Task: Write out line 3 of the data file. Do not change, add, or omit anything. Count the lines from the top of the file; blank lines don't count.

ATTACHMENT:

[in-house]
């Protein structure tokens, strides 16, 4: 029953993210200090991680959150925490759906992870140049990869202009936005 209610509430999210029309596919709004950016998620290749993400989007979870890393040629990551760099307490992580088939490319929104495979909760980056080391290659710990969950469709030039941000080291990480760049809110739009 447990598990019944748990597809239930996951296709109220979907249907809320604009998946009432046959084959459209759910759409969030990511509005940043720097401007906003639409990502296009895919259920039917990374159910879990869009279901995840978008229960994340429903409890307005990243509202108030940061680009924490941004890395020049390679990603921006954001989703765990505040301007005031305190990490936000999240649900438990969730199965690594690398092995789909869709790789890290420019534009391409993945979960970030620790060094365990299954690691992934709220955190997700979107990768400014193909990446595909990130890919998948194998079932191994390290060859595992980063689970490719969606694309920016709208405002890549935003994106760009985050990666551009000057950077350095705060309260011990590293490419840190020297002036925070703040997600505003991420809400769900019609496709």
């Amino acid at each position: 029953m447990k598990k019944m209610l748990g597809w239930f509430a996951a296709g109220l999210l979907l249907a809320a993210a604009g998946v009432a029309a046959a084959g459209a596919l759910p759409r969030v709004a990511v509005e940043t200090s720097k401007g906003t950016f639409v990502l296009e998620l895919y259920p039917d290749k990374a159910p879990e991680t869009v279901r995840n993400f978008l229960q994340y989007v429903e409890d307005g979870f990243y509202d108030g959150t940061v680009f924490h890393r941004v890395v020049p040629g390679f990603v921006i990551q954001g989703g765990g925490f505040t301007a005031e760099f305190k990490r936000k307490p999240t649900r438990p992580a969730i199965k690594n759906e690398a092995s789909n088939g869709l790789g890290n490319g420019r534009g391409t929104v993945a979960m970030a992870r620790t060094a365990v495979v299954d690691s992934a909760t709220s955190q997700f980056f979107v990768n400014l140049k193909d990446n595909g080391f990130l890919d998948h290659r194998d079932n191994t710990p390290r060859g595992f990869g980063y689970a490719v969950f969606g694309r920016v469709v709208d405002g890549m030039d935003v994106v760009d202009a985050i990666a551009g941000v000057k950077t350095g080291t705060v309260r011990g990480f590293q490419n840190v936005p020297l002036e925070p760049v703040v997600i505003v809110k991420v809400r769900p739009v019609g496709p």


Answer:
């Amino acid at each position: 029953m447990k598990k019944m209610l748990g597809w239930f509430a996951a296709g109220l999210l979907l249907a809320a993210a604009g998946v009432a029309a046959a084959g459209a596919l759910p759409r969030v709004a990511v509005e940043t200090s720097k401007g906003t950016f639409v990502l296009e998620l895919y259920p039917d290749k990374a159910p879990e991680t869009v279901r995840n993400f978008l229960q994340y989007v429903e409890d307005g979870f990243y509202d108030g959150t940061v680009f924490h890393r941004v890395v020049p040629g390679f990603v921006i990551q954001g989703g765990g925490f505040t301007a005031e760099f305190k990490r936000k307490p999240t649900r438990p992580a969730i199965k690594n759906e690398a092995s789909n088939g869709l790789g890290n490319g420019r534009g391409t929104v993945a979960m970030a992870r620790t060094a365990v495979v299954d690691s992934a909760t709220s955190q997700f980056f979107v990768n400014l140049k193909d990446n595909g080391f990130l890919d998948h290659r194998d079932n191994t710990p390290r060859g595992f990869g980063y689970a490719v969950f969606g694309r920016v469709v709208d405002g890549m030039d935003v994106v760009d202009a985050i990666a551009g941000v000057k950077t350095g080291t705060v309260r011990g990480f590293q490419n840190v936005p020297l002036e925070p760049v703040v997600i505003v809110k991420v809400r769900p739009v019609g496709p």